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    Using Handbrake With Master ProRes Exports
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    Hi all,

    I've been wanting to try this method for awhile, but just haven't had the time to tinker with settings. Is anyone here using Handbrake to break out a master ProRes export into high res H.264 files? I have my own method of cranking out a high res H.264 from Adobe Encoder by using Max Render quality (helps with scaling done within the project), as well as a color adjustment LUT built right into the export to bring back some saturation and contrast lost when encoding to H.264. I still want to compare it with using Handbrake and ProRes master files.

    What would you recommend for H.264 settings in Handbrake? There are a lot more to choose from than I was expecting.

    Thanks,
    Dan


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    Woah! That's a big complex topic. There are a lot of Handbrake tutorials out there but it's a bit of a minefield if you are new to HB. I've been using HB for about ten years now so am pretty familiar with it. Done many hours of online learning videos for medical education using HB. There is so-o-o-o much to explain. Far more than is addressable in any meaningful manner in a couple of posts.

    Might I suggest that maybe the easiest and simplest way is to tell me what your end target use is, YouTube, Vimeo or basic web embedded MP4 etc and the sort of bit rate you are thinking off and what dimensions and frame rates, i.e. 1920 x 1080, 24p/30p etc that you are after and I can create a preset that can deliver you the optimum Profile, Level, bit depth, quality etc. You could then just import that preset into HB save it and and try it out. Once you have a good working preset it's just a matter of adjusting mainly bit rate depending on end use if you need a higher quality file. Note: There is a performance/size balance point which if you go over there is no real added visual quality improvement when increasing bit rate. The Guru on H.264 encoding is probably Jan Ozer. I learnt most of my encoding knowledge from him. Handbrake's x264 is a more efficient library for encoding H.264 and is still considered the best library for MP4 encoding along with Vidcoder which is even more configurable. One of Ozer's most comprehensive reads on MP4 encoding can be downloaded here. As you see it's about as big as a basic understanding can get on MP4 encoding. It's a couple of years old now but the basic fundamentals still apply. It will give you a good understanding of MP4 encoding that is totally applicable to Handbrake.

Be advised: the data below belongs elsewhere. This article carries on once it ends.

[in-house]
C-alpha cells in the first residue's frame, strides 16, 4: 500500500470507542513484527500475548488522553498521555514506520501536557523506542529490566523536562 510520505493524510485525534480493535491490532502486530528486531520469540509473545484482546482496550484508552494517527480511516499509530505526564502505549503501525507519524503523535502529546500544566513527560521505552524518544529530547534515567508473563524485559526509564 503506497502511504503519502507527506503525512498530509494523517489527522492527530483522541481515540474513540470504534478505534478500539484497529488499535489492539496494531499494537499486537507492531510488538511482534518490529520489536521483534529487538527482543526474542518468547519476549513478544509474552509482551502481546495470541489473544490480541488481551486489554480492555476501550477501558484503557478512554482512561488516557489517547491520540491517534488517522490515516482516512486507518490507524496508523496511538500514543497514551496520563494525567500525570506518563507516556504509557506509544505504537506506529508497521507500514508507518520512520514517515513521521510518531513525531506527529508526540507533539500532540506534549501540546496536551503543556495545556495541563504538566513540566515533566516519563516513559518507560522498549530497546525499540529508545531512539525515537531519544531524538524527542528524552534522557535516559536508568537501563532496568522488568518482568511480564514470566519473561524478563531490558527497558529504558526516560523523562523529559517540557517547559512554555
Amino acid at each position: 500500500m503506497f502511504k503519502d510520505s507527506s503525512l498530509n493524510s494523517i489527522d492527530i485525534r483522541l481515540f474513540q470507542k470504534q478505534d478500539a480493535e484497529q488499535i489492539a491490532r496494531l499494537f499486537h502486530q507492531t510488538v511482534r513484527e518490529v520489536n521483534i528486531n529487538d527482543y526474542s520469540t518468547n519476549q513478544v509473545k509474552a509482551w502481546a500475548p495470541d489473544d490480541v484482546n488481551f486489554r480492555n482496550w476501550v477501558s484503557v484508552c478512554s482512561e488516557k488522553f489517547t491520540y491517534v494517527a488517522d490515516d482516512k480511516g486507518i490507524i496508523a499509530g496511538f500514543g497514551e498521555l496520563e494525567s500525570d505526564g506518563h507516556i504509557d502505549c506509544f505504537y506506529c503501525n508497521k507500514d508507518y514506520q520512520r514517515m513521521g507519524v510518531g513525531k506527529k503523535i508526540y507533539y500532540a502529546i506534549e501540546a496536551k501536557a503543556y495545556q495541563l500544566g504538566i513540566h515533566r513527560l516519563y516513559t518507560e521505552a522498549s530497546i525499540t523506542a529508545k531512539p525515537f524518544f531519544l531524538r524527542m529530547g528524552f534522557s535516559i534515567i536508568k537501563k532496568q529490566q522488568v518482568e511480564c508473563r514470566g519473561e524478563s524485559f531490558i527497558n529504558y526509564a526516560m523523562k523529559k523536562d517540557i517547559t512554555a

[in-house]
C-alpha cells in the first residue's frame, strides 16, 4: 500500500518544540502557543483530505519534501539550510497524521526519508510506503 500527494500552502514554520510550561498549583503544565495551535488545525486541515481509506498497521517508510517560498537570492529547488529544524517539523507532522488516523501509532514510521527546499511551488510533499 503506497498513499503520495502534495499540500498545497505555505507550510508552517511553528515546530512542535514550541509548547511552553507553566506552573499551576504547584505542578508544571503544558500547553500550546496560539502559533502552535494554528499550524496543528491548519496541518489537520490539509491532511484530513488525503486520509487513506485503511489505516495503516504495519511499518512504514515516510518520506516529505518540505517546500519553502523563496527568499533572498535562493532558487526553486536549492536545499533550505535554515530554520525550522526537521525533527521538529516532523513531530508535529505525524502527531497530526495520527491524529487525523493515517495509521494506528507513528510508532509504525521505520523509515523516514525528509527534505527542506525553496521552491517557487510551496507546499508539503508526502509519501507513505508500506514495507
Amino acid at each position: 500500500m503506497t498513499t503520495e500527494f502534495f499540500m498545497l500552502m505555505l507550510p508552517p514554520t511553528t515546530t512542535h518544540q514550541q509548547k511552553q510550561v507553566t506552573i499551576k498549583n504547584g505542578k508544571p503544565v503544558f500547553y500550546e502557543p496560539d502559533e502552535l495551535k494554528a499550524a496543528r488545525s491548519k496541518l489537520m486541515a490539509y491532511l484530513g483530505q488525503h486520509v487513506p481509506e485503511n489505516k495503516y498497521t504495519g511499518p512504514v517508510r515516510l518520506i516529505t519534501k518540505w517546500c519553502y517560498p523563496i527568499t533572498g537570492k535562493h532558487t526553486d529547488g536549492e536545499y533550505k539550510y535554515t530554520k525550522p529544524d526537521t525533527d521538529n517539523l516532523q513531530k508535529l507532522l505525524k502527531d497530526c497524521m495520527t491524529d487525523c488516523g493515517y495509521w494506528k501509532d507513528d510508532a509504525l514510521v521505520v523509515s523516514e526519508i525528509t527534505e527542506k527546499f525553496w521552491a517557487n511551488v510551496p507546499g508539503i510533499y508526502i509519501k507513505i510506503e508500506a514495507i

https://www.streamingmediablog.com/w...p-Encoding.pdf

    Who is Jan Ozer?

    https://streaminglearningcenter.com/about-jan-ozer

    More useful fundamentals on quality vs streaming here.

    https://www.ezs3.com/public/What_bit...or_the_web.cfm

    Chris Young


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    +! everything CYVIDEO said. You should also consider the modified 10-bit version here:
    https://mattgadient.com/2016/02/15/h...linux-windows/

    In my testing, there is a noticeable difference in macro blocking and other 'banding' artifacts between the 8 / 10-bit versions.

    The most important settings to learn and master are "Average Bitrate" and "Preset" under "Encoder Options." Slower settings will take longer to render but yield better results on quality video hosting platforms such as Vimeo. Youtube will chew out and mangle everything that you feed it, regardless of the settings. It's free for a reason...


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    Quote Originally Posted by OSCURO View Post
    The most important settings to learn and master are "Average Bitrate" and "Preset" under "Encoder Options." Slower settings will take longer to render but yield better results on quality video hosting platforms such as Vimeo. Youtube will chew out and mangle everything that you feed it, regardless of the settings. It's free for a reason...
    Are you suggesting that Vimeo does not re-encode the videos available for streaming?
    Because if you do I think you are mistaken, they do the same thing as YouTube.

    A slow encoding setting will make the video file slightly smaller with the same quality, not really an issue if your objective is to upload.
    For uploading the best option is to use a constant quality profile.


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    Quote Originally Posted by Cary Knoop View Post
    Are you suggesting that Vimeo does not re-encode the videos available for streaming?
    Because if you do I think you are mistaken, they do the same thing as YouTube.
    Did I suggest that Vimeo doesn't re-encode? All video platforms do, but Vimeo is far superior -- why do you think they charge $? Anyone that suggests otherwise is full of s*%t and most likely a lobbyist.

    Also, anything that you do in this world at a slower setting will yield better results: cooking, cleaning, sex, etc. Live in the real world for a while and quit trolling, loser.


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    Quote Originally Posted by OSCURO View Post